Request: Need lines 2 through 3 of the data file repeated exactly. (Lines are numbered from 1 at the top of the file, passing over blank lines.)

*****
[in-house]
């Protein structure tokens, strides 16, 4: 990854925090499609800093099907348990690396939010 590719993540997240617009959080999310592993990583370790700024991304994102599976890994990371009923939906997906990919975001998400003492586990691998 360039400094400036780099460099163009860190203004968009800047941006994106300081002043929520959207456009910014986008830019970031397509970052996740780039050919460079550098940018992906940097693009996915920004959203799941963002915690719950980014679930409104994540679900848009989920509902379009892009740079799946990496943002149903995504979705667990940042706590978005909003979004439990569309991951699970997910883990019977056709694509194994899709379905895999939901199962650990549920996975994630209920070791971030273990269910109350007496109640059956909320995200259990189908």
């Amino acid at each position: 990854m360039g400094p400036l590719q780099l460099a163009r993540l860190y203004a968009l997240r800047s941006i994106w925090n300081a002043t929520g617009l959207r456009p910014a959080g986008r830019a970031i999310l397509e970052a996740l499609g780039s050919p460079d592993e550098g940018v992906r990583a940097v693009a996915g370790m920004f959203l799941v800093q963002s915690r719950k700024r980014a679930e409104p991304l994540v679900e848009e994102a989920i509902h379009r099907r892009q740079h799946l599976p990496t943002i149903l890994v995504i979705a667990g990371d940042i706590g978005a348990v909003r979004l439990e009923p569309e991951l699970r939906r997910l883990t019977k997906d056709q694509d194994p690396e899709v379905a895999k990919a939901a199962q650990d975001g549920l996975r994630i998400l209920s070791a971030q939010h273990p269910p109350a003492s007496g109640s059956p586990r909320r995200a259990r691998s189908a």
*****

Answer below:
């Protein structure tokens, strides 16, 4: 990854925090499609800093099907348990690396939010 590719993540997240617009959080999310592993990583370790700024991304994102599976890994990371009923939906997906990919975001998400003492586990691998 360039400094400036780099460099163009860190203004968009800047941006994106300081002043929520959207456009910014986008830019970031397509970052996740780039050919460079550098940018992906940097693009996915920004959203799941963002915690719950980014679930409104994540679900848009989920509902379009892009740079799946990496943002149903995504979705667990940042706590978005909003979004439990569309991951699970997910883990019977056709694509194994899709379905895999939901199962650990549920996975994630209920070791971030273990269910109350007496109640059956909320995200259990189908």
């Amino acid at each position: 990854m360039g400094p400036l590719q780099l460099a163009r993540l860190y203004a968009l997240r800047s941006i994106w925090n300081a002043t929520g617009l959207r456009p910014a959080g986008r830019a970031i999310l397509e970052a996740l499609g780039s050919p460079d592993e550098g940018v992906r990583a940097v693009a996915g370790m920004f959203l799941v800093q963002s915690r719950k700024r980014a679930e409104p991304l994540v679900e848009e994102a989920i509902h379009r099907r892009q740079h799946l599976p990496t943002i149903l890994v995504i979705a667990g990371d940042i706590g978005a348990v909003r979004l439990e009923p569309e991951l699970r939906r997910l883990t019977k997906d056709q694509d194994p690396e899709v379905a895999k990919a939901a199962q650990d975001g549920l996975r994630i998400l209920s070791a971030q939010h273990p269910p109350a003492s007496g109640s059956p586990r909320r995200a259990r691998s189908a």